"Successful people know all this intuitively. The rest of us discount structure when it comes to honing our interpersonal behavior. We tell ourselves, I'm a confident, successful adult. I shouldn't have to constantly monitor if I'm being nice or if people like me. Or we're so satisfied with how far our behavior has already taken us in life that we smugly reject any reason to change."

Don't let yourself think that, we all can do better, and structure will help.

Find Marshall: Twitter LinkedIn

4. What Engaging Managers Do Differently

Authors Chester Elton and Adrian Gostick in their article talk about leaders and managers. What do engaging managers do differently from others?

"It's the main thing a leader is supposed to do-engaging people-and yet the truth is very few of the smart, driven managers we talk with every year come naturally to it."

Being engaging has been talked about a lot. "And yet despite this, in most companies nothing changes. Workers are not getting more engaged. On the contrary, they are disengaging in droves."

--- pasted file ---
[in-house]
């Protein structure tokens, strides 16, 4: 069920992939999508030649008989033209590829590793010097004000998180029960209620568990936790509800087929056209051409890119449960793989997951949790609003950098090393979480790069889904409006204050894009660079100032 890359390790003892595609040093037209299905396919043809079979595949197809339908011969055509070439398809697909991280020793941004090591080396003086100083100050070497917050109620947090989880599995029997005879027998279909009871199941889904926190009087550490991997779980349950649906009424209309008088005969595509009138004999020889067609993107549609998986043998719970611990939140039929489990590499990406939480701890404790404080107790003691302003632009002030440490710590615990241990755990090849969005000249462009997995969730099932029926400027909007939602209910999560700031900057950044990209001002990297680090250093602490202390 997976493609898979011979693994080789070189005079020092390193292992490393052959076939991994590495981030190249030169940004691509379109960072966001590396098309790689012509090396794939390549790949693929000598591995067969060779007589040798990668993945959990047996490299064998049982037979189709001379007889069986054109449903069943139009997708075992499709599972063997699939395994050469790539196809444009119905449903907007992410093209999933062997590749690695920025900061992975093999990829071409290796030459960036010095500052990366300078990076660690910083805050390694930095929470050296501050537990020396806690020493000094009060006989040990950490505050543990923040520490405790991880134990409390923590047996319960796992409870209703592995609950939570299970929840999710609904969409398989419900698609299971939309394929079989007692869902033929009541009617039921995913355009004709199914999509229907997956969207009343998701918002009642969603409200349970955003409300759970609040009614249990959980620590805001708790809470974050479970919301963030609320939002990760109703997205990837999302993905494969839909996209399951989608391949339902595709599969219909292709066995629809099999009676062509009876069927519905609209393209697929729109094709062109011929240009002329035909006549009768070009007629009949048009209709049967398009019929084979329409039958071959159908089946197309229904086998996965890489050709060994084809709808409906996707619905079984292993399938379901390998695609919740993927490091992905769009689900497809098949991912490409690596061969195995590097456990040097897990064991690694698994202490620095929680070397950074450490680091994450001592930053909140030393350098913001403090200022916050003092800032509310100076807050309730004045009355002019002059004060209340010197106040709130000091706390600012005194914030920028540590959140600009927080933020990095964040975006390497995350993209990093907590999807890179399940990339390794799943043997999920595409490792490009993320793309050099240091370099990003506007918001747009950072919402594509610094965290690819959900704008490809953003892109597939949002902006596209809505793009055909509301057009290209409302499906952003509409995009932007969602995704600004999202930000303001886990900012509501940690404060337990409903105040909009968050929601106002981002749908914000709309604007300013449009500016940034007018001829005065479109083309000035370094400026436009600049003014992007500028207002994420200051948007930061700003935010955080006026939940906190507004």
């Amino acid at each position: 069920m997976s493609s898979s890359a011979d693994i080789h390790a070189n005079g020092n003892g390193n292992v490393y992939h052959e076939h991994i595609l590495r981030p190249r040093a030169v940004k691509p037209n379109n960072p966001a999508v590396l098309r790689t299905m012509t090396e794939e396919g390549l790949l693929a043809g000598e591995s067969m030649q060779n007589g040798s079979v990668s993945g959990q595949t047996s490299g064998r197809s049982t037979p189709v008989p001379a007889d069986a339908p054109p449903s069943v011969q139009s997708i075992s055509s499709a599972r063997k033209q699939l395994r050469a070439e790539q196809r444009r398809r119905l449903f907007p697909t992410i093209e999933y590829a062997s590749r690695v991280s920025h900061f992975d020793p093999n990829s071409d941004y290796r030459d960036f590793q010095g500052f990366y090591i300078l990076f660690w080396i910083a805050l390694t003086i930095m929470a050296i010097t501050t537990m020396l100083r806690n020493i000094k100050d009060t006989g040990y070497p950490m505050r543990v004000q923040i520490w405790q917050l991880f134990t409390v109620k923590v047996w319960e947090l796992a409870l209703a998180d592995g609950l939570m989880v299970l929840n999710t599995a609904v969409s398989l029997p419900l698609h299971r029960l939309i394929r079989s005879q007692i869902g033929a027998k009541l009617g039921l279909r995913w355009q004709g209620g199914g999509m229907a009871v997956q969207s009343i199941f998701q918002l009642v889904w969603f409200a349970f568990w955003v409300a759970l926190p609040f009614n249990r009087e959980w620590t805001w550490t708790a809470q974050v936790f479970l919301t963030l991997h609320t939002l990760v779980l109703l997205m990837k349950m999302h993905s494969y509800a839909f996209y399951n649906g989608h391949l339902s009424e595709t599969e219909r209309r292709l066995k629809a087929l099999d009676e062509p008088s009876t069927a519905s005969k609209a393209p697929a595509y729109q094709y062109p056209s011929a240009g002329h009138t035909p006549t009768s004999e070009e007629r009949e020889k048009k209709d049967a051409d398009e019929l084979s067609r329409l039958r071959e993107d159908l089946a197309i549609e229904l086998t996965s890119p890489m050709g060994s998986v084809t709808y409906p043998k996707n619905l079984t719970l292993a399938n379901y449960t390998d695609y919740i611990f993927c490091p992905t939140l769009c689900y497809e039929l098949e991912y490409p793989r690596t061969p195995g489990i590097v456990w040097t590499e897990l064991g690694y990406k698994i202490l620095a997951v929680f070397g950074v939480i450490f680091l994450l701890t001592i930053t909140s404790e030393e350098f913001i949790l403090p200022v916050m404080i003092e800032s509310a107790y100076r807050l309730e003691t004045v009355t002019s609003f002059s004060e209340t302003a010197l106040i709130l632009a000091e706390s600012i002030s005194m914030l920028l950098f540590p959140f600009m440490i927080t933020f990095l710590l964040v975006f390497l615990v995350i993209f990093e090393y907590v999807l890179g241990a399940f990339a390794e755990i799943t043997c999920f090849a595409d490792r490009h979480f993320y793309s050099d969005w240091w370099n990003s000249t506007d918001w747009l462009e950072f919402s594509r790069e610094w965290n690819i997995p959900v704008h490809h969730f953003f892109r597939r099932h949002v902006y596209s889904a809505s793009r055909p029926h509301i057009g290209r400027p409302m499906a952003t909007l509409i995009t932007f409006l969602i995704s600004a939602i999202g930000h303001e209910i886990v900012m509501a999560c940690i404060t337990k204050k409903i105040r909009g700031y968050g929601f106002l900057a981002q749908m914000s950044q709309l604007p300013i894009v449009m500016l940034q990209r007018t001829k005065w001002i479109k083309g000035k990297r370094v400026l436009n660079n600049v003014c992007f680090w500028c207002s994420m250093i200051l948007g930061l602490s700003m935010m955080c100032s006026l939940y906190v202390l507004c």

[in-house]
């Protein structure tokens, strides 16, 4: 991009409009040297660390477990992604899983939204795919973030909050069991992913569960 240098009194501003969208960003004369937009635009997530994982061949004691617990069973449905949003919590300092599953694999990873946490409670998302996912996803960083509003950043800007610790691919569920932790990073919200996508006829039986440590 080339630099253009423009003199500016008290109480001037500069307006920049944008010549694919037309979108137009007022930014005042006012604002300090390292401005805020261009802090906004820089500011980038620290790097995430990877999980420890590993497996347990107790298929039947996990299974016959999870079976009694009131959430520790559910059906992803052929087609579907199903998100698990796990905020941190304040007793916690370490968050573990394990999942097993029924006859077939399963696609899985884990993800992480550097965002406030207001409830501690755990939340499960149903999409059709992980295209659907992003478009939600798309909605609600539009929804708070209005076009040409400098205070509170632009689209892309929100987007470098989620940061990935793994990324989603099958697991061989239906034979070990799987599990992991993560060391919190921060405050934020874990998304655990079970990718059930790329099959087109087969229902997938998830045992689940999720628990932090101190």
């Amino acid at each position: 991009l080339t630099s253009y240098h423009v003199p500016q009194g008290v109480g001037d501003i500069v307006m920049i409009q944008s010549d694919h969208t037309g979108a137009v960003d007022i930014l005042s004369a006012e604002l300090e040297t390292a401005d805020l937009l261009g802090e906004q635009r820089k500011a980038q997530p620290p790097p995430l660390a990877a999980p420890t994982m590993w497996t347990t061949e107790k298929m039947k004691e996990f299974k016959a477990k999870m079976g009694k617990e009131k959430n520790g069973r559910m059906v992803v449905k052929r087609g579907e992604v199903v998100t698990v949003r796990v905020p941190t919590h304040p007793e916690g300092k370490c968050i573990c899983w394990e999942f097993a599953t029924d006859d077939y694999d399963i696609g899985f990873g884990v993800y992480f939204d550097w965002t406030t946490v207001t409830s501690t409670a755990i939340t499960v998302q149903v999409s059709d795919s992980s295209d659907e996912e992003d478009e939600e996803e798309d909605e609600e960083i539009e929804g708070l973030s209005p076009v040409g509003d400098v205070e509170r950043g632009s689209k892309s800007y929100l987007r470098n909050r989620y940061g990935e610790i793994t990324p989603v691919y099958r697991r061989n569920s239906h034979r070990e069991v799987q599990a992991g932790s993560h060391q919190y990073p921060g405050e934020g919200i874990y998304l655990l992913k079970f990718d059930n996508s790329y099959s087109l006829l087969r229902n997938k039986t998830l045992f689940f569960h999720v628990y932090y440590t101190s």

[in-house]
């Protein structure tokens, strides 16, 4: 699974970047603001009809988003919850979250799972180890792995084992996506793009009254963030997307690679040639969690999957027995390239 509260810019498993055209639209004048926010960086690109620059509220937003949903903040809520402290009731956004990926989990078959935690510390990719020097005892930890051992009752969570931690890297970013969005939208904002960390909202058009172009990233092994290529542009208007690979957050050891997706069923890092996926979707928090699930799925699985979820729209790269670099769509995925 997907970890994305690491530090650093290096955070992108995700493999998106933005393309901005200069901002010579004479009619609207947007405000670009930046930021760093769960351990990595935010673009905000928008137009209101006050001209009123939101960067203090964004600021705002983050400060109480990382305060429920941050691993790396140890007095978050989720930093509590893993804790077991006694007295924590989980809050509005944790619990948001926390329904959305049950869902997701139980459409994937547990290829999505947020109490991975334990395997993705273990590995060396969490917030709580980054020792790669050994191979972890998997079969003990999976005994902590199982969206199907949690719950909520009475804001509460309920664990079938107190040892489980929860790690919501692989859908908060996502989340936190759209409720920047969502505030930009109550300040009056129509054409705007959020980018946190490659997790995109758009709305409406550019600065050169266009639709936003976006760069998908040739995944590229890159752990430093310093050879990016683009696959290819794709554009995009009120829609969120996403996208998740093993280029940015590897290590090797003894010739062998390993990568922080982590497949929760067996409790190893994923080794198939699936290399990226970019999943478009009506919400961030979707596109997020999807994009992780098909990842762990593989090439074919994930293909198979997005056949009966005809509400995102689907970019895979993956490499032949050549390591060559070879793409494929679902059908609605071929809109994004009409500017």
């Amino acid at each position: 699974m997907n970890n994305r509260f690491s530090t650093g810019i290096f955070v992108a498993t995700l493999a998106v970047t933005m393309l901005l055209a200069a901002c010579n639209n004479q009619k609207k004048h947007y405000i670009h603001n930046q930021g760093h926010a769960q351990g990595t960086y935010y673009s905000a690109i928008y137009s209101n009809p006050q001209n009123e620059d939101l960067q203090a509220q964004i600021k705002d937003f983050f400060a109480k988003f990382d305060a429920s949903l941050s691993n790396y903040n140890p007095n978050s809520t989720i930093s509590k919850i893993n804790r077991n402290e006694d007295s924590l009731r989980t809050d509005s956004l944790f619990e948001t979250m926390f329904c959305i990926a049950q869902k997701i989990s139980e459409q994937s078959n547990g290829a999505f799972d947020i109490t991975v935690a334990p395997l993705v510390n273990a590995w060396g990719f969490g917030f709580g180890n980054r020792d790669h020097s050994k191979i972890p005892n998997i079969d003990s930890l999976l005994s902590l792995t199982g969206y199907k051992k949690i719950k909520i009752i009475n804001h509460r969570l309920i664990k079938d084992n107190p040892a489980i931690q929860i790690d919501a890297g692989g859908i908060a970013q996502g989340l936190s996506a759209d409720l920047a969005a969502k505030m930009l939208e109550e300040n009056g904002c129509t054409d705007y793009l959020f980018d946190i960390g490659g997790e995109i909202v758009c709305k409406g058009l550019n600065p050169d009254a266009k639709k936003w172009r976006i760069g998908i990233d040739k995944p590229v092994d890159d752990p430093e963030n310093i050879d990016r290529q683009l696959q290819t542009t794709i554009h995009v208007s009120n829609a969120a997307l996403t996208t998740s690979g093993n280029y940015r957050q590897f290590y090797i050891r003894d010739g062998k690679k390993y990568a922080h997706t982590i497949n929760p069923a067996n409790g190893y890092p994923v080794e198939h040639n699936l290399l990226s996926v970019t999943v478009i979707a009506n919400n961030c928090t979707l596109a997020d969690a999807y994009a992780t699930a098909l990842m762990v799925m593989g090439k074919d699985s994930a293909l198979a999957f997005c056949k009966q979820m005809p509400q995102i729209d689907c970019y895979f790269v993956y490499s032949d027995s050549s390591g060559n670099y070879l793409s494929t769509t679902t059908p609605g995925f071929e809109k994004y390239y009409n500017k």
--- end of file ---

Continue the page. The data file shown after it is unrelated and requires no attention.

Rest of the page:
This is what the authors found in their research: To achieve higher levels of engagement, managers have to find out what really motivates each of their people-individually. Managing is more of a one-on-one game than we may have realized.

Most engaged people have aligned more of their work with their core motivations. As for those who are most unhappy at work, as you might expect, their jobs are out of alignment with what they are passionate about. They aren't doing what they love, on the contrary their work is demoralizing.

As a manager, how do you find out what motivates your people? Sit them down and ask them a few questions:

  1. Tell me about your best work experience ever.
  2. Write down a few of those "best-work" specifics-why exactly was that your best work experience? What specific assignments did you have? How did your manager act toward you?
  3. Now, think about what's really important to you at work?

There will always be things about all our jobs that people won't like. "But smart managers realize just a little sculpting can go a long way."

Find Chester: Twitter LinkedIn

Find Adrian: Twitter LinkedIn